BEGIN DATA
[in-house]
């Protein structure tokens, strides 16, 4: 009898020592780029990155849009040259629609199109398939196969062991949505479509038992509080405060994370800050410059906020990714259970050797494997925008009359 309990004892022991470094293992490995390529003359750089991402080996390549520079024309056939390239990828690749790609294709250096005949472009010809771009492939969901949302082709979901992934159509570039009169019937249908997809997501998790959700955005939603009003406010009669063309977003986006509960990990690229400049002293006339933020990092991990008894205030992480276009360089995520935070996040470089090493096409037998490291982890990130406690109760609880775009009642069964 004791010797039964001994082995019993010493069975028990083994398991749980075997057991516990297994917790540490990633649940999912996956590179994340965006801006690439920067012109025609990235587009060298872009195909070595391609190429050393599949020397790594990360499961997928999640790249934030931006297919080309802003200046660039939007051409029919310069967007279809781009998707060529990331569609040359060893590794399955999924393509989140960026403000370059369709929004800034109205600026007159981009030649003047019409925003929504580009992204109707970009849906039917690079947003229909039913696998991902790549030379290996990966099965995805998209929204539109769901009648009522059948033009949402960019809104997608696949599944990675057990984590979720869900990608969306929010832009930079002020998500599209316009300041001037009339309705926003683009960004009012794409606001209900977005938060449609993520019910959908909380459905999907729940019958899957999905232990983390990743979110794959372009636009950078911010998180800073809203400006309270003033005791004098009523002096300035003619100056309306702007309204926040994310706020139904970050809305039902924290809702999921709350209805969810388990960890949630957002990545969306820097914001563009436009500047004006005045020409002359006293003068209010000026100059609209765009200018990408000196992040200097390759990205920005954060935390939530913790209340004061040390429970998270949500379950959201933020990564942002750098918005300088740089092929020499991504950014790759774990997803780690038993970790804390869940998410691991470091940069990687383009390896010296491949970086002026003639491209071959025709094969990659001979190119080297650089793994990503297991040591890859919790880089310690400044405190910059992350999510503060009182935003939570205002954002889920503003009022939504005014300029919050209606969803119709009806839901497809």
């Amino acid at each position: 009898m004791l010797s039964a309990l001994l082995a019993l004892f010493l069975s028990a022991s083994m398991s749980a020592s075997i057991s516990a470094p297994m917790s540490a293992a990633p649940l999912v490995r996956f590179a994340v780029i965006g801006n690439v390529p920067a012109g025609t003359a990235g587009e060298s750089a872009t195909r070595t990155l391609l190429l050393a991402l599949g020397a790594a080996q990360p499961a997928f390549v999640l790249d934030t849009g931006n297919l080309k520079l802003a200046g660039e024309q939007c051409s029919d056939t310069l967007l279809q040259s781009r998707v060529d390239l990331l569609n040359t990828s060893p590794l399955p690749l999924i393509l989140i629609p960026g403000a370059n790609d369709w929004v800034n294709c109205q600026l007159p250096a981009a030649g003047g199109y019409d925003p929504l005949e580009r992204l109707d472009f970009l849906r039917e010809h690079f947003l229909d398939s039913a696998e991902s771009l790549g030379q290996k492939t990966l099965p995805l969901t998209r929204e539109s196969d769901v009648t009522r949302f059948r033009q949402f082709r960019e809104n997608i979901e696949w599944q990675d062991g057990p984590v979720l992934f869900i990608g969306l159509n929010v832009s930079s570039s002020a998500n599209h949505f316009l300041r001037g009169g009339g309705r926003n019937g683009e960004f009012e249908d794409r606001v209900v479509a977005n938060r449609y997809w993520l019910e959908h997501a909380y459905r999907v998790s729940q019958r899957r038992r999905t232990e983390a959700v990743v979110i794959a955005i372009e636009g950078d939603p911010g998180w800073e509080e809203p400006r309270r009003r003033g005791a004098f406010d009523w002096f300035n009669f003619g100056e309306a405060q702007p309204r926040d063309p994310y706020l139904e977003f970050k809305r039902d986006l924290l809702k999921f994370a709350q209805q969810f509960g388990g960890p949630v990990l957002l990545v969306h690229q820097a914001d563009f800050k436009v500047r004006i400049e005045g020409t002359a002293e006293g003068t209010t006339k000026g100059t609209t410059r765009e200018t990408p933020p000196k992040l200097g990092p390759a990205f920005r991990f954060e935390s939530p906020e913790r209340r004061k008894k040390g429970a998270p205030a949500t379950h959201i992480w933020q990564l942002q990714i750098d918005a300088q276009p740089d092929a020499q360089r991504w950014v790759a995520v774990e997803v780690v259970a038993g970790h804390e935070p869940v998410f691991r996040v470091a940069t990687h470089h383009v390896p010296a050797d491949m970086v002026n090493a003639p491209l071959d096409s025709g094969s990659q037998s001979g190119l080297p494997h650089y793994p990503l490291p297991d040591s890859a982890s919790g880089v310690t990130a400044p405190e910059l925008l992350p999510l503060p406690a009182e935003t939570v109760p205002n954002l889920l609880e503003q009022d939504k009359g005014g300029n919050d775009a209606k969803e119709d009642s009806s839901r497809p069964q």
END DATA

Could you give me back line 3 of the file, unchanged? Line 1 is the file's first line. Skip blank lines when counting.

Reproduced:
């Amino acid at each position: 009898m004791l010797s039964a309990l001994l082995a019993l004892f010493l069975s028990a022991s083994m398991s749980a020592s075997i057991s516990a470094p297994m917790s540490a293992a990633p649940l999912v490995r996956f590179a994340v780029i965006g801006n690439v390529p920067a012109g025609t003359a990235g587009e060298s750089a872009t195909r070595t990155l391609l190429l050393a991402l599949g020397a790594a080996q990360p499961a997928f390549v999640l790249d934030t849009g931006n297919l080309k520079l802003a200046g660039e024309q939007c051409s029919d056939t310069l967007l279809q040259s781009r998707v060529d390239l990331l569609n040359t990828s060893p590794l399955p690749l999924i393509l989140i629609p960026g403000a370059n790609d369709w929004v800034n294709c109205q600026l007159p250096a981009a030649g003047g199109y019409d925003p929504l005949e580009r992204l109707d472009f970009l849906r039917e010809h690079f947003l229909d398939s039913a696998e991902s771009l790549g030379q290996k492939t990966l099965p995805l969901t998209r929204e539109s196969d769901v009648t009522r949302f059948r033009q949402f082709r960019e809104n997608i979901e696949w599944q990675d062991g057990p984590v979720l992934f869900i990608g969306l159509n929010v832009s930079s570039s002020a998500n599209h949505f316009l300041r001037g009169g009339g309705r926003n019937g683009e960004f009012e249908d794409r606001v209900v479509a977005n938060r449609y997809w993520l019910e959908h997501a909380y459905r999907v998790s729940q019958r899957r038992r999905t232990e983390a959700v990743v979110i794959a955005i372009e636009g950078d939603p911010g998180w800073e509080e809203p400006r309270r009003r003033g005791a004098f406010d009523w002096f300035n009669f003619g100056e309306a405060q702007p309204r926040d063309p994310y706020l139904e977003f970050k809305r039902d986006l924290l809702k999921f994370a709350q209805q969810f509960g388990g960890p949630v990990l957002l990545v969306h690229q820097a914001d563009f800050k436009v500047r004006i400049e005045g020409t002359a002293e006293g003068t209010t006339k000026g100059t609209t410059r765009e200018t990408p933020p000196k992040l200097g990092p390759a990205f920005r991990f954060e935390s939530p906020e913790r209340r004061k008894k040390g429970a998270p205030a949500t379950h959201i992480w933020q990564l942002q990714i750098d918005a300088q276009p740089d092929a020499q360089r991504w950014v790759a995520v774990e997803v780690v259970a038993g970790h804390e935070p869940v998410f691991r996040v470091a940069t990687h470089h383009v390896p010296a050797d491949m970086v002026n090493a003639p491209l071959d096409s025709g094969s990659q037998s001979g190119l080297p494997h650089y793994p990503l490291p297991d040591s890859a982890s919790g880089v310690t990130a400044p405190e910059l925008l992350p999510l503060p406690a009182e935003t939570v109760p205002n954002l889920l609880e503003q009022d939504k009359g005014g300029n919050d775009a209606k969803e119709d009642s009806s839901r497809p069964q």